Spring 2022

Document Type

Master's Thesis (Open Access)

Degree Name

Master of Science (M.S.)


Moss Landing Marine Laboratories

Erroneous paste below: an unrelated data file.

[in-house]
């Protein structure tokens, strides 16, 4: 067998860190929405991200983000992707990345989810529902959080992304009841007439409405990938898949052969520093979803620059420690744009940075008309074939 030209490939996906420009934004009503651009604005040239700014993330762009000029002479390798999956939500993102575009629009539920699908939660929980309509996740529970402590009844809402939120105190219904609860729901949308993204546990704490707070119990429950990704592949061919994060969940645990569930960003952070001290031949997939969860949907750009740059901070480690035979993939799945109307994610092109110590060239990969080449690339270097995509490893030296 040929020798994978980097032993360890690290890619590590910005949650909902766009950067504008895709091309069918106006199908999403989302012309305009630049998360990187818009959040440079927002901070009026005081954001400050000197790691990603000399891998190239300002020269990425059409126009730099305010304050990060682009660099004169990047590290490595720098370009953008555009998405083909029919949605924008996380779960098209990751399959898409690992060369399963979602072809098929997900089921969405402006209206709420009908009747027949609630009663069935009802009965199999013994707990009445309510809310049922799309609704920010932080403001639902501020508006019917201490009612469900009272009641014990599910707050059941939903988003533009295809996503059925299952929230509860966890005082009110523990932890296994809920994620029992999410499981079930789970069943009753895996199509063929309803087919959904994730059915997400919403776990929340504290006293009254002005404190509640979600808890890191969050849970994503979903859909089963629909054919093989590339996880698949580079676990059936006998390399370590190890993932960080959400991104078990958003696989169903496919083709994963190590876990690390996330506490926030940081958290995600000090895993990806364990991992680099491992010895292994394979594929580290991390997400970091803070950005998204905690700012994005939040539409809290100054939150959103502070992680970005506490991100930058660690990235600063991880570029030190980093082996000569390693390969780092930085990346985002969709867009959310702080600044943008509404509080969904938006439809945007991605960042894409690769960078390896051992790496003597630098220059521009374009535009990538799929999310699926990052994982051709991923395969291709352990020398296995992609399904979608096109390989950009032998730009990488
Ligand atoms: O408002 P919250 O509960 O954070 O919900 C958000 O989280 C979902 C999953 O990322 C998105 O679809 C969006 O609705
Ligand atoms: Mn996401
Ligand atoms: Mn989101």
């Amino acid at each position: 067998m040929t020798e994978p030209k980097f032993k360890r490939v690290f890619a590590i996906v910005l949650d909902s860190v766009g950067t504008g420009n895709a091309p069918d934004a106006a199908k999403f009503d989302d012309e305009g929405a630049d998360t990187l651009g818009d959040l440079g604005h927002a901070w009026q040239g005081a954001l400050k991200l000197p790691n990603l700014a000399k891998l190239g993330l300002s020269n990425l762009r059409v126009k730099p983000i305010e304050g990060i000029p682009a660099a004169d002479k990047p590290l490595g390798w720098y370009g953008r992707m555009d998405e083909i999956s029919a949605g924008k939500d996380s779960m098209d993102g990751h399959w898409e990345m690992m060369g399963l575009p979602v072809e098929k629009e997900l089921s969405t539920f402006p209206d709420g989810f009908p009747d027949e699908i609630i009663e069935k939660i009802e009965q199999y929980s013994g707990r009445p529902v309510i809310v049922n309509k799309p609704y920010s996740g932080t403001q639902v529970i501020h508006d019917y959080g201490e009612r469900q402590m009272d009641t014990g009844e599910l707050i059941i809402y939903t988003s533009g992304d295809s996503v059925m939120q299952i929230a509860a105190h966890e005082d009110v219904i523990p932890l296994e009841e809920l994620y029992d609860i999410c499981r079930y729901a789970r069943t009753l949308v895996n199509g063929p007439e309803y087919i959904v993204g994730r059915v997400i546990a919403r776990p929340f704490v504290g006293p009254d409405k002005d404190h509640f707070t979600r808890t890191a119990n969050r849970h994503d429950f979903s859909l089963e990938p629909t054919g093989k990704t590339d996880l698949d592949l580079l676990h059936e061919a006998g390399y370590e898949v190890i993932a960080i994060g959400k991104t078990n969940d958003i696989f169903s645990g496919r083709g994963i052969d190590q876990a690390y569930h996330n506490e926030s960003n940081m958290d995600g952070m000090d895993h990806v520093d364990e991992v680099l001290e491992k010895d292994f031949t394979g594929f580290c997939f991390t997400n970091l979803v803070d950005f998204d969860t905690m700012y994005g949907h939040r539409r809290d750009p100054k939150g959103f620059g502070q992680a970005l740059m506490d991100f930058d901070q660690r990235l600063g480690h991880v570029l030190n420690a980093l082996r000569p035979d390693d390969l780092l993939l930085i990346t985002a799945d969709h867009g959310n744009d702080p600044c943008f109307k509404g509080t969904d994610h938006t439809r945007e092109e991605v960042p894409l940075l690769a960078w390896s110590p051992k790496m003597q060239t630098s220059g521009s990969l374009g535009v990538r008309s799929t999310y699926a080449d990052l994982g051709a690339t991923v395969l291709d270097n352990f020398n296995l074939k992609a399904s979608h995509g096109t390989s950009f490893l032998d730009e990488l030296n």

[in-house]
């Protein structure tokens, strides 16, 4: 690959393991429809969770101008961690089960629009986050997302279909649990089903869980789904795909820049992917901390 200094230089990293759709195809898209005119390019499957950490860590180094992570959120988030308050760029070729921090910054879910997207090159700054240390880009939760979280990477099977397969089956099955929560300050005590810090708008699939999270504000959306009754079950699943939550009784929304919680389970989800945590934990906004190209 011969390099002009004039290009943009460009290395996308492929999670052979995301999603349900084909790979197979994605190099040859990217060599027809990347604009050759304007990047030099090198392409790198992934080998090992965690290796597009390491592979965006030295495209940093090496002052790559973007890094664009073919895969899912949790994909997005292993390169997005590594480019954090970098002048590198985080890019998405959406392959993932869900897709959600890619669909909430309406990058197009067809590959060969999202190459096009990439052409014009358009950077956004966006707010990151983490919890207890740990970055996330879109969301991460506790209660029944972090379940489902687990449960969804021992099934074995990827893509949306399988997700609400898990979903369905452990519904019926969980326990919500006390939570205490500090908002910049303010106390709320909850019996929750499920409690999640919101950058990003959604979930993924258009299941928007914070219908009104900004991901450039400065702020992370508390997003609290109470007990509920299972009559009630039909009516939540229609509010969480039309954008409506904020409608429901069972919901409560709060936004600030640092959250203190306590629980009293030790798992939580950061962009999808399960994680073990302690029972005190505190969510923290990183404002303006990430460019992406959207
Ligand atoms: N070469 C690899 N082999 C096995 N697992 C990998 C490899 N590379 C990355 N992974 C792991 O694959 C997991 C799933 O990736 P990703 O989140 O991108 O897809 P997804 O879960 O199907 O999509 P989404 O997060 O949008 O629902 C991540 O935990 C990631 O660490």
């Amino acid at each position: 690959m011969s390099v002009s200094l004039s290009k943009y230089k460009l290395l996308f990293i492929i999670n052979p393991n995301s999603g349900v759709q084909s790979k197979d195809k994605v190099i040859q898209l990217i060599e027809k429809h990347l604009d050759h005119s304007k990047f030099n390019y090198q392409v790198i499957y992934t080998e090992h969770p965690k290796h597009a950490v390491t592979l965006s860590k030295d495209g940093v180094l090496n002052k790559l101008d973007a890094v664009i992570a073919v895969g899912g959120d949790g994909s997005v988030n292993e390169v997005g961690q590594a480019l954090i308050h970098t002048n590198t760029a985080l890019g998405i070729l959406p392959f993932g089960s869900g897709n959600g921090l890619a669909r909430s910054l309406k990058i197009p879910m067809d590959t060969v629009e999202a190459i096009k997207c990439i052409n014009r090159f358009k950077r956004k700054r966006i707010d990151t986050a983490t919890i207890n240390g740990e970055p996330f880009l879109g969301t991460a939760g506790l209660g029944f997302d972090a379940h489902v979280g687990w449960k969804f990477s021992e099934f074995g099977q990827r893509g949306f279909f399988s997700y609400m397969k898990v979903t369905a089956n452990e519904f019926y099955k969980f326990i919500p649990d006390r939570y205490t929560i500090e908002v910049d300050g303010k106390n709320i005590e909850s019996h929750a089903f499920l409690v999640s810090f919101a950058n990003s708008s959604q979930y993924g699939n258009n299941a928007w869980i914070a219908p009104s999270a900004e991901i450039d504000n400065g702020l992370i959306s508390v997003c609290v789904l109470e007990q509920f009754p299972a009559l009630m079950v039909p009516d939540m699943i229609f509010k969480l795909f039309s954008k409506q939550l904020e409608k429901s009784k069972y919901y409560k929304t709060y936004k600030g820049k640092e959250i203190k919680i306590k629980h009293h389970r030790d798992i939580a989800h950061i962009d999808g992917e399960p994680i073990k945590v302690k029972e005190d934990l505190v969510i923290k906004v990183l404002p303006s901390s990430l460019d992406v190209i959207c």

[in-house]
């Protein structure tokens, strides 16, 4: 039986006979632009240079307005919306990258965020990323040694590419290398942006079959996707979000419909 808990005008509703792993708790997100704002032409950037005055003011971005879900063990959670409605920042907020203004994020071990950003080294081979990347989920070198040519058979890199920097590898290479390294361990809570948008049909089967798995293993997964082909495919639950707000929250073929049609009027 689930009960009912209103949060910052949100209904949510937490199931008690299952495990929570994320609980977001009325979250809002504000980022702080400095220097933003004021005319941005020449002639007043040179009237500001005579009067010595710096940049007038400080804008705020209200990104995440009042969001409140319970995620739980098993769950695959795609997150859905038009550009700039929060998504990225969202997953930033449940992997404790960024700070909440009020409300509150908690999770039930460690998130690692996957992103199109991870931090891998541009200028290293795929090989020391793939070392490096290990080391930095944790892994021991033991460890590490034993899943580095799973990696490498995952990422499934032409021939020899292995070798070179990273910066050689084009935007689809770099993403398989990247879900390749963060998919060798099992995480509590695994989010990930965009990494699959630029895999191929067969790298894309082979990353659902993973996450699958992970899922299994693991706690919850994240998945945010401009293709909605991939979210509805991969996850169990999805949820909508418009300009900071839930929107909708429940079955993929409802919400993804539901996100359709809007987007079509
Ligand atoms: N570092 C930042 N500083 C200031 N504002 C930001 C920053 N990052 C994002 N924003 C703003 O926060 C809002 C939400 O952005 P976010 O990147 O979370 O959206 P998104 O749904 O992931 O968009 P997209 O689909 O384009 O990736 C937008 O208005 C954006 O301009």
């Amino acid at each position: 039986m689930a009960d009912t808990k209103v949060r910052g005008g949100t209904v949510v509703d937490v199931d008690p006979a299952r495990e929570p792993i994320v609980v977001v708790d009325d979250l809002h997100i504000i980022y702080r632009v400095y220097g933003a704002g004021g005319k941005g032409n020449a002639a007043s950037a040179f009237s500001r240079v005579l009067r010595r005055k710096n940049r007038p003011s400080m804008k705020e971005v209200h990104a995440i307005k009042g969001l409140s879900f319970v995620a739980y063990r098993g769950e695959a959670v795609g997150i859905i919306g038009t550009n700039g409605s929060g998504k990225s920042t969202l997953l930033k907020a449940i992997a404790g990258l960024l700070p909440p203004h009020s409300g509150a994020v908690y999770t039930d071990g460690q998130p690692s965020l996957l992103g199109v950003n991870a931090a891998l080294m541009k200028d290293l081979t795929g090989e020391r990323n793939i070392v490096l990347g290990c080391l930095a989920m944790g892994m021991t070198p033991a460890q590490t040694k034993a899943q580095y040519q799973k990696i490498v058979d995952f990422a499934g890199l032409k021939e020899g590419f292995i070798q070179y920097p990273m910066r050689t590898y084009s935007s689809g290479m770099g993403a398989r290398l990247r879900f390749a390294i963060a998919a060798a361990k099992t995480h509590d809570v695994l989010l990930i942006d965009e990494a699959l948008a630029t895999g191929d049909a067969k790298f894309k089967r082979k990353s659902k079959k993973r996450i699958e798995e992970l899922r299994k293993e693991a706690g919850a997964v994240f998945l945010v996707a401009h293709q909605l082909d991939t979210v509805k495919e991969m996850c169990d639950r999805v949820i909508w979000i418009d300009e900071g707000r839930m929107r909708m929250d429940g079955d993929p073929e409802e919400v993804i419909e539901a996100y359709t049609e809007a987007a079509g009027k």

The surf zone is an important and highly dynamic ecosystem situated at the land-sea interface; however, this habitat is relatively understudied in California. Beaches and surf zones are among the most intensely used coastal resources by humans (e.g., recreation, fishing, development). The dual threats of habitat modification and climate change can alter these ecosystems, affecting the composition and abundance of species that reside there. In addition, oceanographic conditions such as upwelling, water temperature, and storm-generated waves have a predictable seasonality that may drive shifts in surf zone species assemblages throughout the year. This study investigated the factors influencing spatial and temporal changes in surf zone communities at four beaches in central California from July 2020 to June 2021. I evaluated seasonal trends, the effects of marine protected areas (MPA), and associations with environmental conditions for these communities. Each site was sampled eleven times, roughly once a month, during the sampling window using replicated (n = 6 per sampling day) horizontal baited remote underwater video stations (BRUVS). The MaxN statistic (i.e., the maximum number of individuals of the same species observed in a single frame of the video), was used to estimate abundance for fish and invertebrates on each sampling day, while the relative abundance of drift algae was extracted from still frames using percent cover estimation techniques. Environmental data were obtained from in situ observations on the day of sampling (e.g., water temperature, salinity, wind speed, and wave height and period) or weather stations (e.g., wind and wave direction). The abundance and community composition of fish and invertebrates were analyzed separately due to differences in relative abundance and behavior. Surf zone fish assemblages exhibited marked seasonality. Species like the barred, calico, and walleye surfperch and leopard shark were far more common in the winter and spring and the speckled sanddab was more common in the summer. Other species like the silver surfperch, thornback ray, dwarf perch, and black-and-yellow rockfish were common throughout the year. There were no impacts of seasonality on invertebrate assemblages, but the system was dominated by benthic species including the purple dwarf olive snail, Pacific sand crab, slender crab, and red rock crab species. Protection inside MPAs had a significant impact on the community structure of surf zone fish. Species such as the reef perch, black perch, kelp rockfish, black-and-yellow rockfish, striped surfperch, rainbow surfperch, señorita, cabezon, and pile perch were observed more commonly within MPAs while species such as the thornback ray, grass rockfish, barred surfperch, and walleye surfperch were more common at reference sites. No effects of MPA status on the invertebrate species diversity or assemblage were detected. Significant environmental variables affecting both fish and invertebrate species included wave height and visibility, with the former being the dominant driver of surf zone assemblage structure. Fish species like the barred, calico, and walleye surfperch, leopard sharks, and invertebrate species like the Dungeness crab, purple dwarf olive snail, and Pacific sand crab were more common during larger wave seasons, while most other species were more abundant on calmer days and seasons. Future studies should continue monitoring the surf zone to gather additional years of sampling and further investigate the predator-prey interactions of surf zone species. This study is one of the first to evaluate temporal trends in the structure of surf zone assemblages in California. The seasonal trends identified and positive responses to MPAs provide key insights into surf zone dynamics and can be used to help inform management and fishing regulations for this ecosystem.